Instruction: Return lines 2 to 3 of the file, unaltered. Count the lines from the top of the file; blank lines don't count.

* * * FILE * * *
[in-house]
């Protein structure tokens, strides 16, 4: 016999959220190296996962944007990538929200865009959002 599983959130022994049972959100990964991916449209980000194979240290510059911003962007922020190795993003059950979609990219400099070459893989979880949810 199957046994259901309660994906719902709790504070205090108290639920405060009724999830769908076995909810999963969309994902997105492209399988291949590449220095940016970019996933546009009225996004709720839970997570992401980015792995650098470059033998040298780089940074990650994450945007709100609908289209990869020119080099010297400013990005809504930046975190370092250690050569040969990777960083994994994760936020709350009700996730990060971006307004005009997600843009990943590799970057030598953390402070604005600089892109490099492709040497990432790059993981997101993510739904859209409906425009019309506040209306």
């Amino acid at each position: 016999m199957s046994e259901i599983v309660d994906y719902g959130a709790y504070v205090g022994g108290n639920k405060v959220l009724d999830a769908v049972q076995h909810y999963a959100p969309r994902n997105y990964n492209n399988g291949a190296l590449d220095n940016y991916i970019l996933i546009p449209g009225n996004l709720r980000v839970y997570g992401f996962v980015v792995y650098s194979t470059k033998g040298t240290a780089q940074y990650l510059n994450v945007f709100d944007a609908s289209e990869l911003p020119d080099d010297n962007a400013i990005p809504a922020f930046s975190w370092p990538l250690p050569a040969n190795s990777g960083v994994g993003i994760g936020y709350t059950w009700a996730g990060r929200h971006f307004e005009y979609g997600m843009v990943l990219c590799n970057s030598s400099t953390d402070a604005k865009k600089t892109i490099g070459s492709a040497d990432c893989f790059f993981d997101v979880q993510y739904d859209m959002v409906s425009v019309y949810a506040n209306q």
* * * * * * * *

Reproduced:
């Protein structure tokens, strides 16, 4: 016999959220190296996962944007990538929200865009959002 599983959130022994049972959100990964991916449209980000194979240290510059911003962007922020190795993003059950979609990219400099070459893989979880949810 199957046994259901309660994906719902709790504070205090108290639920405060009724999830769908076995909810999963969309994902997105492209399988291949590449220095940016970019996933546009009225996004709720839970997570992401980015792995650098470059033998040298780089940074990650994450945007709100609908289209990869020119080099010297400013990005809504930046975190370092250690050569040969990777960083994994994760936020709350009700996730990060971006307004005009997600843009990943590799970057030598953390402070604005600089892109490099492709040497990432790059993981997101993510739904859209409906425009019309506040209306």
């Amino acid at each position: 016999m199957s046994e259901i599983v309660d994906y719902g959130a709790y504070v205090g022994g108290n639920k405060v959220l009724d999830a769908v049972q076995h909810y999963a959100p969309r994902n997105y990964n492209n399988g291949a190296l590449d220095n940016y991916i970019l996933i546009p449209g009225n996004l709720r980000v839970y997570g992401f996962v980015v792995y650098s194979t470059k033998g040298t240290a780089q940074y990650l510059n994450v945007f709100d944007a609908s289209e990869l911003p020119d080099d010297n962007a400013i990005p809504a922020f930046s975190w370092p990538l250690p050569a040969n190795s990777g960083v994994g993003i994760g936020y709350t059950w009700a996730g990060r929200h971006f307004e005009y979609g997600m843009v990943l990219c590799n970057s030598s400099t953390d402070a604005k865009k600089t892109i490099g070459s492709a040497d990432c893989f790059f993981d997101v979880q993510y739904d859209m959002v409906s425009v019309y949810a506040n209306q």